Comprehensive clinical testing led Children’s Hospital Colorado researchers to connect enterovirus A71, which causes Hand, Foot and Mouth Disease, to outbreak of neurological illness.
The Lancet Infectious Diseases recently published the results of an observational study led by researchers on Children’s Hospital Colorado Infectious Disease and Neurology teams, along with counterparts at the Centers for Disease Control and Colorado Department of Public Health and Environment. The study was conducted from March 1 to November 30, 2018, and led to the discovery of the largest outbreak of enterovirus A71 (EV-A71) in the United States.
“We need to watch this very closely.” — Kevin Messacar, MD
Since the 1990s, every 1 to 3 years, EV-A71 has caused large-scale, and sometimes deadly epidemics in the Asia-Pacific region, which has prompted the development of EV-A71 vaccines. In the United States, detections of this virus have been small-scale and sporadic. However, the unique symptoms, unusually high number of cases, and the geographic clustering of children who were observed during this study, indicated an outbreak.
“We need to watch this very closely,” said Kevin Messacar, MD, pediatric infectious disease physician and researcher at Children’s Hospital Colorado and University of Colorado Anschutz Medical Campus. “Enhanced surveillance is needed in order to determine whether this outbreak was an isolated event, or a warning of impending cyclic outbreaks of EV-A71 neurological disease in the U.S.”
In addition to highlighting the need to improve enterovirus surveillance, the observational study also helped identify what other medical providers should be looking for. Children with EV-A71 disease were best differentiated from children with other enteroviruses by the neurological findings of myoclonus (quick, involuntary muscle jerks), ataxia (dizziness), weakness, and autonomic instability (dysregulation of heart rate, blood pressure, and perfusion). Often times these symptoms can be misunderstood or misattributed to other diagnoses — especially among young children.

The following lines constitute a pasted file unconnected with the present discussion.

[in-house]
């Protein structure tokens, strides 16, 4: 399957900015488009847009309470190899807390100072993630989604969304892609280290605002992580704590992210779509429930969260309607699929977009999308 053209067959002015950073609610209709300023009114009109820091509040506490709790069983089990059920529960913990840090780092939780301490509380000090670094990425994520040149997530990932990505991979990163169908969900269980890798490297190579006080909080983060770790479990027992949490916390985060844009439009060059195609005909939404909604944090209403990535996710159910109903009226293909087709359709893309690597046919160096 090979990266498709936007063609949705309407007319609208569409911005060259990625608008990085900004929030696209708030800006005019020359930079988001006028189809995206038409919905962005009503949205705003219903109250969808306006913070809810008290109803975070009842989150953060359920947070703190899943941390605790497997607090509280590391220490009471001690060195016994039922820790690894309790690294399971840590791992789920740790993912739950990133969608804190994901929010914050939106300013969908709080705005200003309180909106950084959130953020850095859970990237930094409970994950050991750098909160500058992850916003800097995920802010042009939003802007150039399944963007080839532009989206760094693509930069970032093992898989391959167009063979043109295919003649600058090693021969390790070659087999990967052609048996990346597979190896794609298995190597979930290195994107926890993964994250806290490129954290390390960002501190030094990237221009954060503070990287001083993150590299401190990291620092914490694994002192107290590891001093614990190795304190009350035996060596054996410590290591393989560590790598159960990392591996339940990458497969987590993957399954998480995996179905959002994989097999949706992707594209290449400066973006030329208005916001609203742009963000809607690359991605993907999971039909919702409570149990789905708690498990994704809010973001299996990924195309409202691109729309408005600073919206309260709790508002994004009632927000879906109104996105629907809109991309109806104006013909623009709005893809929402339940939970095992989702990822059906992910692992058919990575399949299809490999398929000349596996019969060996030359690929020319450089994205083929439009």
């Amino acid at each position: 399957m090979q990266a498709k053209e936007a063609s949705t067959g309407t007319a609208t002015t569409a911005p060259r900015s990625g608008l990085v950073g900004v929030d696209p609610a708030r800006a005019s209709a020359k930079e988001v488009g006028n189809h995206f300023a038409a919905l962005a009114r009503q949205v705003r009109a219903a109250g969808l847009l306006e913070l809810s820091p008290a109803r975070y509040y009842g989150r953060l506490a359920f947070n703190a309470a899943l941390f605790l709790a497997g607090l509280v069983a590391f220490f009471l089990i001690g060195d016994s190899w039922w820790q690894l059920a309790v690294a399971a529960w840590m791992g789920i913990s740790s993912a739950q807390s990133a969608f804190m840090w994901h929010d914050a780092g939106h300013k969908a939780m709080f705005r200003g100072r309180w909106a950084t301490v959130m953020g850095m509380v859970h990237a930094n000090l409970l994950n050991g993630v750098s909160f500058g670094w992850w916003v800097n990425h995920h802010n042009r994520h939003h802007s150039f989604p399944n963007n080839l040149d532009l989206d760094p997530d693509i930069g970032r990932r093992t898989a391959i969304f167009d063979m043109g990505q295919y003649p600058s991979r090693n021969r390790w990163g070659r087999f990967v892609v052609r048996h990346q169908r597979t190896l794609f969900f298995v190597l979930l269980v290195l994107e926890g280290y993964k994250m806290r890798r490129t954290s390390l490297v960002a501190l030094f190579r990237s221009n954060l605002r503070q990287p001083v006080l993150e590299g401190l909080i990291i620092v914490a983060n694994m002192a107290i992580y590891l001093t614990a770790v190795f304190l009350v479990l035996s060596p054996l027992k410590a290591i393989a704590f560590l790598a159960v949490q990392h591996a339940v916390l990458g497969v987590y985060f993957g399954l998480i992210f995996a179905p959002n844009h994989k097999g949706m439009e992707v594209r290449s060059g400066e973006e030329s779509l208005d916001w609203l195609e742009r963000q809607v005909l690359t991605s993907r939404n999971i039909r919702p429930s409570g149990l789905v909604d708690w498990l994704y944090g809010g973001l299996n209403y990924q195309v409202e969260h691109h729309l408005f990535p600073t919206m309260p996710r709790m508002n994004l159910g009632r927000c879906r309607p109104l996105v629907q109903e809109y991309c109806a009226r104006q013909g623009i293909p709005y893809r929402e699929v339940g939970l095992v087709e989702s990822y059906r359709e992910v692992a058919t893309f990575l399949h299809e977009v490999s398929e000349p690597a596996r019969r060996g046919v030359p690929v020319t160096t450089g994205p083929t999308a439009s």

Finally, it’s important to note that these viruses tend to appear in seasonal waves. If through additional surveillance efforts, the United States continues to see enteroviruses circulating that cause neurological illness, the development of antivirals and vaccines may need to become a priority.
“Were it not for Children’s Hospital Colorado’s ongoing interest and commitment to the study of enteroviruses, this outbreak would probably not have been detected,” noted Drs. Carol Glaser and Mike Wilson in a commentary published alongside the Lancet study. “The USA has yet to have large-scale epidemics of enteroviruses as are seen in Asia and other countries, but it should take steps to become better prepared.”
“Clinical characteristics of enterovirus A71 neurological disease during an outbreak in children in Colorado, USA, in 2018: an observational cohort study” by Kevin Messacar, MD; Emily Spence-Davizon, MPH; Christina Osborne, MD; Craig Press, MD; Teri L Schreiner, MD; Jan Martin, MD; Ricka Messer, MD; John Maloney, MD; Alexis Burakoff, MD; Meghan Barnes, MSPH; Shannon Rogers, MS; Adriana S Lopez, MPH; Janell Routh, MD; Susan I Gerber, MD; M Steven Oberste, PhD; W Allan Nix, BS; Prof Mark J Abzug, MD; Prof Kenneth L Tyler, MD; Rachel Herlihy, MD and Samuel R Dominguez, MD, 16 December 2019, The Lancet Infectious Diseases.
“Enteroviruses: the elephants in the room” by Carol Glaser and Michael R Wilson, 16 December 2019, The Lancet Infectious Diseases.
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